This book is really heavy, for it contains not only accounts of the war, but it contains the views of the war. And it is views that we struggle the most to understand, to agree or disagree, to sympathize or to feel indifferent, to admire or to hate. Throughout the book, I have all kinds of emotions. What surprises me is that I am very easy to be moved, but difficult to be angered. This book perhaps has that kind of effect on me, I accept that we're so diverse and different as humans.
I appreciate how the author incorporates stories from all kinds of people to the war, on both sides, of course. There are Vietnamese and Americans, there are North and South Vietnam, there are pro and antiwar. Not so perfectly balanced, but the book to me seems to be a miniature of life, with voices from everywhere. A great part of the book tries to show how the war affected the whole society in US, not just the people directly engaged in combats. Perhaps not all is so-called "traumatized" by the past, but the war certainly leaves its mark on everyone. I am aware of the lack and limit of sources on the Vietnam's side, but all stories are valuable anyway. Still, there is a certain reluctance on the Vietnam's side, as people do not so easily pour out their hearts and thoughts, compared to what I sometimes find in the accounts of some Americans. It's culture, maybe, or it's political, probably, or both.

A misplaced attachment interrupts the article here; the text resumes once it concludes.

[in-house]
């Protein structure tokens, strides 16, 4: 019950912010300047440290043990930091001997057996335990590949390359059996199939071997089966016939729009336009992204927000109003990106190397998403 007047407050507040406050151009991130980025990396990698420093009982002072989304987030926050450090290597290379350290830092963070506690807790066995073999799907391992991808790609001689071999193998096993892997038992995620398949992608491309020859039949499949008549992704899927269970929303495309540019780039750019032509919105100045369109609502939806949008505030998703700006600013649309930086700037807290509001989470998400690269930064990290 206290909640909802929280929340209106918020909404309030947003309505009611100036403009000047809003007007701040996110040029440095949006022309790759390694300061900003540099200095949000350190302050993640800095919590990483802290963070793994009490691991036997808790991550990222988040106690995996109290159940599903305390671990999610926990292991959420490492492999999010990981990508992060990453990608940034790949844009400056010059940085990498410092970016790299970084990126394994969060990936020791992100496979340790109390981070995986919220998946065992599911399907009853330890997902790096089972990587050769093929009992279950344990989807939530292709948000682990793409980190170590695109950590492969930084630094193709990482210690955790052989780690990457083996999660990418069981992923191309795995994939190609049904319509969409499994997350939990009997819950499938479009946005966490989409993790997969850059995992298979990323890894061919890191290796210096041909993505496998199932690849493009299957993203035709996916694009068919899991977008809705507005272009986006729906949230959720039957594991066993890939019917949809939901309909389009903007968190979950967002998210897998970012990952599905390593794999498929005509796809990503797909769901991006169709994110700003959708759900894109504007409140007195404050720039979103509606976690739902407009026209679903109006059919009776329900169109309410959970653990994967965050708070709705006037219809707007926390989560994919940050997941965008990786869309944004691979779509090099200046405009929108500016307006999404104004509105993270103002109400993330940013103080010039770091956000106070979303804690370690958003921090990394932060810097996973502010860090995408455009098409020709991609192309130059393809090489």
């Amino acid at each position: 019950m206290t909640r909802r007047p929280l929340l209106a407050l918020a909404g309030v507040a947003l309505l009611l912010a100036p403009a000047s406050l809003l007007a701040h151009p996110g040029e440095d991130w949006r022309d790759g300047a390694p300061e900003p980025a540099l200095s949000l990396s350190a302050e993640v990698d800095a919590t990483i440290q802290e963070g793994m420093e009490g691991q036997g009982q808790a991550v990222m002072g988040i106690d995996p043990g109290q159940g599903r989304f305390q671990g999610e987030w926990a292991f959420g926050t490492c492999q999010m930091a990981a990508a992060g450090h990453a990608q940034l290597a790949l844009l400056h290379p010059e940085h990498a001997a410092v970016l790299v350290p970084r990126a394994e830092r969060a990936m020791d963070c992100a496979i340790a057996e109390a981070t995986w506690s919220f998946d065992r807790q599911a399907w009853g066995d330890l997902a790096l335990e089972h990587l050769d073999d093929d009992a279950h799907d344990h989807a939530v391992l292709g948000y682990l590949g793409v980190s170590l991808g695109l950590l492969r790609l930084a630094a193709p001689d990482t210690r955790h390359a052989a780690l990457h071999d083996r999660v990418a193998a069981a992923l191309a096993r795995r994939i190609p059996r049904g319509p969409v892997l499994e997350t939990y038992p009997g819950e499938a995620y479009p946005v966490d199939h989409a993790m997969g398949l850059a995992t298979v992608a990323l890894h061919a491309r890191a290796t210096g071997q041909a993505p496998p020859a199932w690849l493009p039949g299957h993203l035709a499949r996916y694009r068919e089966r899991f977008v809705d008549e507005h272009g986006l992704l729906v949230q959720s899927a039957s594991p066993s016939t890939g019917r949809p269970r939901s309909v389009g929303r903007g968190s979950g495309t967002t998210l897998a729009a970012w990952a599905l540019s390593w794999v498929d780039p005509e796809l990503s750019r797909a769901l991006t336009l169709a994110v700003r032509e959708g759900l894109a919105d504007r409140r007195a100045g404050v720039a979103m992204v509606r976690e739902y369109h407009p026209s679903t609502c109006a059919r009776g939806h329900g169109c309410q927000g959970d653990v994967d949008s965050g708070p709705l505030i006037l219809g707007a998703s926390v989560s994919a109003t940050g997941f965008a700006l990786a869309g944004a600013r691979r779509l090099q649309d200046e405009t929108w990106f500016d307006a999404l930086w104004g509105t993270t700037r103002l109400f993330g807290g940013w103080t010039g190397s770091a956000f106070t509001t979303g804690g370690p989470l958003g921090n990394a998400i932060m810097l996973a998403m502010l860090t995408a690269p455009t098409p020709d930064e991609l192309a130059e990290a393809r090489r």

What is so scary is that history seems to drift away. I don't want us to be obsessed by the past. But there are so many things, so many things to be learnt, to be felt, to be understood. And surely there are still so many things uncovered. Please read the past, please remember that we're rightful and unjust, we're amiable and monstrous, we're idealistic and disillusioned, please remember that right and wrong is so hard to draw a line, please accept who we are. Because only when we accept who we are can we move forward. Ignoring the past will only make us to return to the starting line, and learn everything, bitterly, all over again.